What it says in the papers
In the headlines: water and sewerage emergencies; tragic Ricky Osagie; Enda Kenny on the top job at the European Commission
Almost 600,000 people have no out-of-hours service to deal with water and sewerage emergencies – despite facing changes from October, the Irish Independent says. Irish Water has admitted there was no emergency coverage in place outside of business hours and at weekends in six local authorities.
Meanwhile, British Prime Minister David Cameron remains hopeful Enda Kenny will change his mind over becoming the next head of the European Commission. The Taoiseach, however, has said he does not see “any circumstance” where Jean-Claude Juncker will not become President of the Commission.
Meanwhile, in The Herald, a friend of tragic Ricky Osagie has told how he tried in vain to save his life. Ricky (13) drowned while trying to save two girls who had got into difficulty while swimming on Friday night at Waterville Hall park in Blanchardstown.
The paper also leads with a photo of smiling RTE newsreader Aengus MacGrianna in his wedding car with his former colleague Anne Doyle – as the pair prepared to walk up the aisle yesterday. Aengus married his partner Terry Gill at Ballymagarvey Village in Co Meath.
The Irish Examiner says the Taoiseach has expressed “sadness” over the suffering of thousands of seriously ill and disabled people, that arose out of the loss of discretionary medical cards, saying a review “got out of hand”.
Meanwhile, a new report shows that more than 80 children were admitted to adult in-patient psychiatric units last year. The Inspectorate of Mental Health Services has said it is “concerned about the high number of children being admitted to adult patient units, although this number has decreased since 2009”.
The Irish Examiner also says exposure to food and everyday electronic, cosmetic, and plastic products containing hormone disrupting chemicals has been linked to a rise in serious illnesses and is costing Ireland €5.8bn a year. A study has linked endocrine disrupting chemicals (ECDs) to a range of cancers, obesity, thyroid problems, genetic effects in children, lowered IQ, and attention deficit hyperactive disorder (ADHD). The World Health Organisation sees ECDs as a global threat.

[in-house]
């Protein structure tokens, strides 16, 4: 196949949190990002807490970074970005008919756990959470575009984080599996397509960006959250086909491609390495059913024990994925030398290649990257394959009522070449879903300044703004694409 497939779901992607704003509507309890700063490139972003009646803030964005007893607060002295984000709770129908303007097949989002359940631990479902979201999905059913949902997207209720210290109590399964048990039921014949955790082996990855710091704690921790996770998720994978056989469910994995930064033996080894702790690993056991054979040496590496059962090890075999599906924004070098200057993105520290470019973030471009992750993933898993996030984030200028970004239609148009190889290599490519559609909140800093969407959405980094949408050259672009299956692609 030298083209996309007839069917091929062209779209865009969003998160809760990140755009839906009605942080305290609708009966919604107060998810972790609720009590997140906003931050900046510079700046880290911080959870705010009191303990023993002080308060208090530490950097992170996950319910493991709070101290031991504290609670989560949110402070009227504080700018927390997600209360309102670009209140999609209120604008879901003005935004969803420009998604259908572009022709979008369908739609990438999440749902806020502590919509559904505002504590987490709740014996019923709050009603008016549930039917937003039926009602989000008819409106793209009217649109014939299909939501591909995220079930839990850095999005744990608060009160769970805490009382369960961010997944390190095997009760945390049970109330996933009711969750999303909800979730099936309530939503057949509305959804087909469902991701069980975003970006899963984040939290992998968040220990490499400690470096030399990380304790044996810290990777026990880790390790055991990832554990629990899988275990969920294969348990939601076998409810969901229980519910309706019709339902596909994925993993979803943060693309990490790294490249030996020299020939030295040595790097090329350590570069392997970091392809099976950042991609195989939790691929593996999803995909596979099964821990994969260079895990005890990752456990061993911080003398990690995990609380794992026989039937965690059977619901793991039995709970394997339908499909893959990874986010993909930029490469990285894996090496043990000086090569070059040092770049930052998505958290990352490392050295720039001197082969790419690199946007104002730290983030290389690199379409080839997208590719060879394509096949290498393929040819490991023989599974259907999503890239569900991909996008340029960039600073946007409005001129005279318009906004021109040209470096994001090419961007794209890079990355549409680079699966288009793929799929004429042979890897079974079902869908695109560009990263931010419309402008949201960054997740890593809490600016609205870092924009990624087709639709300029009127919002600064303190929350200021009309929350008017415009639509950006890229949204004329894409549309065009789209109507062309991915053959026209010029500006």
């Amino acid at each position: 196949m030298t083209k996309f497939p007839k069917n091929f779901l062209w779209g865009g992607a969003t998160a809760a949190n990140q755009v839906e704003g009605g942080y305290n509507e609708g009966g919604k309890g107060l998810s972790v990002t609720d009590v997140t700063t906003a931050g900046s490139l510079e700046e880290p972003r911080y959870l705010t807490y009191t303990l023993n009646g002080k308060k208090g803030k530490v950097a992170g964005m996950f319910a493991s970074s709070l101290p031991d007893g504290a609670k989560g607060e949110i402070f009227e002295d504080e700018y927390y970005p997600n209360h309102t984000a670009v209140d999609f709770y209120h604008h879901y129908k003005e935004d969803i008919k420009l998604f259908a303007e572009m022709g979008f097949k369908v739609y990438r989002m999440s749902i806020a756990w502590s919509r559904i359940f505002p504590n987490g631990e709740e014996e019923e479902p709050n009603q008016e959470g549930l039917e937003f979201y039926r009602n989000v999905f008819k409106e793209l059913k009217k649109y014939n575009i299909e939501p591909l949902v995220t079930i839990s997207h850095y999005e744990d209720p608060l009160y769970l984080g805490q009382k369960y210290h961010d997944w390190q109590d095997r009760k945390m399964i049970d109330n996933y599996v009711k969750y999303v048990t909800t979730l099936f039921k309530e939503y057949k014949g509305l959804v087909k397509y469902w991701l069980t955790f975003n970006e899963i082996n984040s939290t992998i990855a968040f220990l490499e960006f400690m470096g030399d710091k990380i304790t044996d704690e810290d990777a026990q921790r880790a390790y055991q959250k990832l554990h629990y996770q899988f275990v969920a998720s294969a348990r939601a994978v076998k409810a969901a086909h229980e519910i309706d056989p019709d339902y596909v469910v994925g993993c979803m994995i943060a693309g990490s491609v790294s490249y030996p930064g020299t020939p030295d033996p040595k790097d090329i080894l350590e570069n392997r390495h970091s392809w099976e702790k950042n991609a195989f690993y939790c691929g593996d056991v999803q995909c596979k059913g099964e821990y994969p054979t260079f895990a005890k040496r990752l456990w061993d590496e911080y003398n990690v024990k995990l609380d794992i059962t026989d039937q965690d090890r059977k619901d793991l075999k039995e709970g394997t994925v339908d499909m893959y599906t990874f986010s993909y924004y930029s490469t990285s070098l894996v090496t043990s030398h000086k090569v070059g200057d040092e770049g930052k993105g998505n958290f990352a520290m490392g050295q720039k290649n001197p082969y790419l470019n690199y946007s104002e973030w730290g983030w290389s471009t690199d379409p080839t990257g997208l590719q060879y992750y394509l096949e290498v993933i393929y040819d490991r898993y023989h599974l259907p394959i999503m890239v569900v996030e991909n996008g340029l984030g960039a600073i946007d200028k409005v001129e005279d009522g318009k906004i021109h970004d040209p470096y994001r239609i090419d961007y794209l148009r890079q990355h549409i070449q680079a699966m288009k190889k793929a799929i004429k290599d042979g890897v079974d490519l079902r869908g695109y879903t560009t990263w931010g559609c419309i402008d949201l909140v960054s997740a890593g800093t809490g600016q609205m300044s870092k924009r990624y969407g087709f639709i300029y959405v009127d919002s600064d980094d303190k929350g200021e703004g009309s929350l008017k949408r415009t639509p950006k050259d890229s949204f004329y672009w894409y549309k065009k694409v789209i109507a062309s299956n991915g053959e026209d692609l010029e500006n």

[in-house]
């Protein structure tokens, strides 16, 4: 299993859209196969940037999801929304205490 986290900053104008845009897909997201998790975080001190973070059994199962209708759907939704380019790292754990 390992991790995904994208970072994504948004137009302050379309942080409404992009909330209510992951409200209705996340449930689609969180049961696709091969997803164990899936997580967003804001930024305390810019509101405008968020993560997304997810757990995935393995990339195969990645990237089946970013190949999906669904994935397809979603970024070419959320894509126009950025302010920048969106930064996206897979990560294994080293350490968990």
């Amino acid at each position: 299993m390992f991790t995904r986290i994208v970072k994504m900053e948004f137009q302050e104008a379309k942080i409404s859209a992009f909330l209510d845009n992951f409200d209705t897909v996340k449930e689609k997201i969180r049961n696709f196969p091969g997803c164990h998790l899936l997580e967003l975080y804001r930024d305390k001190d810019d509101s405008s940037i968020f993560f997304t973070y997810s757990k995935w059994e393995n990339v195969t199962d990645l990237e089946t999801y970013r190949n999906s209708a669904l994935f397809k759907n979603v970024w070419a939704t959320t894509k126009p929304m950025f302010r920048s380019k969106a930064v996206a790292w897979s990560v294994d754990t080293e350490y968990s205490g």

The Irish Daily Mail says pregnant women who live near fields sprayed with pesticides can run more than three times the risk of having a child with autism, a new study has found.
The Irish Times runs a photo of golfer Stephanie Meadow, as she continued her stunning performance at the US Women’s Open at Pinehurst in North Carolina yesterday to take third place on her first professional golf outing.
The paper leads with the story that Eirgrid, the state-owned network company, will move this week to relaunch its contentious upgrade of the regional power network as it seeks to boost public support for the initiative. The company will unveil an underground route for the Grid West element of the project, between points in Co Roscommon and Co Mayo.
Meanwhile, the Law Society has said that cuts to court services around the country have reached an unjustifiable level and now pose a threat to “the very fabric of our justice system”. Some 77 local courts have closed since 2008, while the courts budget was reduced by 40 per cent.
The Irish Daily Star leads with the story that the Mrs Brown’s Boys movie is predicted to smash UK box office records and gross more than €130m – after €1.25m worth of advance tickets were sold.
The Irish Daily Mirror says a “vicious civil war” is set to hit our streets, after a notorious IRA gang split, gardai fear. The Continuity IRA had a “major falling out” over a bar shooting where innocent people were targeted, the paper says.
The Irish Sun says a search for a student ended in tragedy when his body was recovered from a river in Galway. Family and friends of Sean Igoe, 19, from Lehanagh, Castleblakeny, Co Galway, spent two days searching for him.